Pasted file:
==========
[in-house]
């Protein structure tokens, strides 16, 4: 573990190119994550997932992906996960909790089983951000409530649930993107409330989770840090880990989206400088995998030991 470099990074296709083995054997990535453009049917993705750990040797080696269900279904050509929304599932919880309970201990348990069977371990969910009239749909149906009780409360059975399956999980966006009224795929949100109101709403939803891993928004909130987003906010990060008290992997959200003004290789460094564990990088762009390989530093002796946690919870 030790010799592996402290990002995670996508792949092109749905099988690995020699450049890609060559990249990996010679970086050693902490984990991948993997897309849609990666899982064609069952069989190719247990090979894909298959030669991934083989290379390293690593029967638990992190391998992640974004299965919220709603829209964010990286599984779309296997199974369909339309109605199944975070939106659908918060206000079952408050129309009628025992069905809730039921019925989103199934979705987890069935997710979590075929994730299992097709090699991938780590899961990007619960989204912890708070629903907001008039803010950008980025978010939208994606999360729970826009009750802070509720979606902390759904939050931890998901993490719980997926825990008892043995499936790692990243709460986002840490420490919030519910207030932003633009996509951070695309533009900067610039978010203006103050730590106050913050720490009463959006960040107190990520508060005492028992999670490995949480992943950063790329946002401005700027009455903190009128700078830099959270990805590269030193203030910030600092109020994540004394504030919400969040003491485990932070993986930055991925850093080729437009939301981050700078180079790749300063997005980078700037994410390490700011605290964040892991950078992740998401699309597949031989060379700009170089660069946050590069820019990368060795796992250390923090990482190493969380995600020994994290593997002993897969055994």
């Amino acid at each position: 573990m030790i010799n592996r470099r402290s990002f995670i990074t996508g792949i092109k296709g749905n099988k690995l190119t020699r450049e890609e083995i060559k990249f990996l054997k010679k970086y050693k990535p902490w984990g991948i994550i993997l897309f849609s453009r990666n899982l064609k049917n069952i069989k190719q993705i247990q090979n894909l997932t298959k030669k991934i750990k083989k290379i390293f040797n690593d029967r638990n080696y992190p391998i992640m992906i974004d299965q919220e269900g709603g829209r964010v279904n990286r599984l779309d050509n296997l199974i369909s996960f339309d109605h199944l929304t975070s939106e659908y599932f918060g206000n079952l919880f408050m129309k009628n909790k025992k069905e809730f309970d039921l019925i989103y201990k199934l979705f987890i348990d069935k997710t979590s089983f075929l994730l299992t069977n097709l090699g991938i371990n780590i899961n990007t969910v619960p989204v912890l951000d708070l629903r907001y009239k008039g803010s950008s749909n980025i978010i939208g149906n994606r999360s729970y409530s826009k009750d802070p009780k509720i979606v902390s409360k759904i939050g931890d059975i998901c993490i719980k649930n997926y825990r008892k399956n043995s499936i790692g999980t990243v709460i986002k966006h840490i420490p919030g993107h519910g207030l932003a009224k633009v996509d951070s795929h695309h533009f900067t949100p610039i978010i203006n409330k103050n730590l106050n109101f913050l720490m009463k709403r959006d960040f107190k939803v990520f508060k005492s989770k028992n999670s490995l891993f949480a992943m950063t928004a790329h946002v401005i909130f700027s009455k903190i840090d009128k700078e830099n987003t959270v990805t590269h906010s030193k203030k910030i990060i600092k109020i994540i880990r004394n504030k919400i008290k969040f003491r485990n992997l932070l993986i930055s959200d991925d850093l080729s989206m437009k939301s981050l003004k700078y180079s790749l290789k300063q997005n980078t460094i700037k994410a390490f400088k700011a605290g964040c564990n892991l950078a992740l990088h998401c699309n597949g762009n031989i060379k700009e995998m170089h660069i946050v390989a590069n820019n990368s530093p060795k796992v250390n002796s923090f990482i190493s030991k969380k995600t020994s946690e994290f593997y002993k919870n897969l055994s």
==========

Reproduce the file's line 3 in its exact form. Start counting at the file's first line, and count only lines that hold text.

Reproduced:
């Amino acid at each position: 573990m030790i010799n592996r470099r402290s990002f995670i990074t996508g792949i092109k296709g749905n099988k690995l190119t020699r450049e890609e083995i060559k990249f990996l054997k010679k970086y050693k990535p902490w984990g991948i994550i993997l897309f849609s453009r990666n899982l064609k049917n069952i069989k190719q993705i247990q090979n894909l997932t298959k030669k991934i750990k083989k290379i390293f040797n690593d029967r638990n080696y992190p391998i992640m992906i974004d299965q919220e269900g709603g829209r964010v279904n990286r599984l779309d050509n296997l199974i369909s996960f339309d109605h199944l929304t975070s939106e659908y599932f918060g206000n079952l919880f408050m129309k009628n909790k025992k069905e809730f309970d039921l019925i989103y201990k199934l979705f987890i348990d069935k997710t979590s089983f075929l994730l299992t069977n097709l090699g991938i371990n780590i899961n990007t969910v619960p989204v912890l951000d708070l629903r907001y009239k008039g803010s950008s749909n980025i978010i939208g149906n994606r999360s729970y409530s826009k009750d802070p009780k509720i979606v902390s409360k759904i939050g931890d059975i998901c993490i719980k649930n997926y825990r008892k399956n043995s499936i790692g999980t990243v709460i986002k966006h840490i420490p919030g993107h519910g207030l932003a009224k633009v996509d951070s795929h695309h533009f900067t949100p610039i978010i203006n409330k103050n730590l106050n109101f913050l720490m009463k709403r959006d960040f107190k939803v990520f508060k005492s989770k028992n999670s490995l891993f949480a992943m950063t928004a790329h946002v401005i909130f700027s009455k903190i840090d009128k700078e830099n987003t959270v990805t590269h906010s030193k203030k910030i990060i600092k109020i994540i880990r004394n504030k919400i008290k969040f003491r485990n992997l932070l993986i930055s959200d991925d850093l080729s989206m437009k939301s981050l003004k700078y180079s790749l290789k300063q997005n980078t460094i700037k994410a390490f400088k700011a605290g964040c564990n892991l950078a992740l990088h998401c699309n597949g762009n031989i060379k700009e995998m170089h660069i946050v390989a590069n820019n990368s530093p060795k796992v250390n002796s923090f990482i190493s030991k969380k995600t020994s946690e994290f593997y002993k919870n897969l055994s």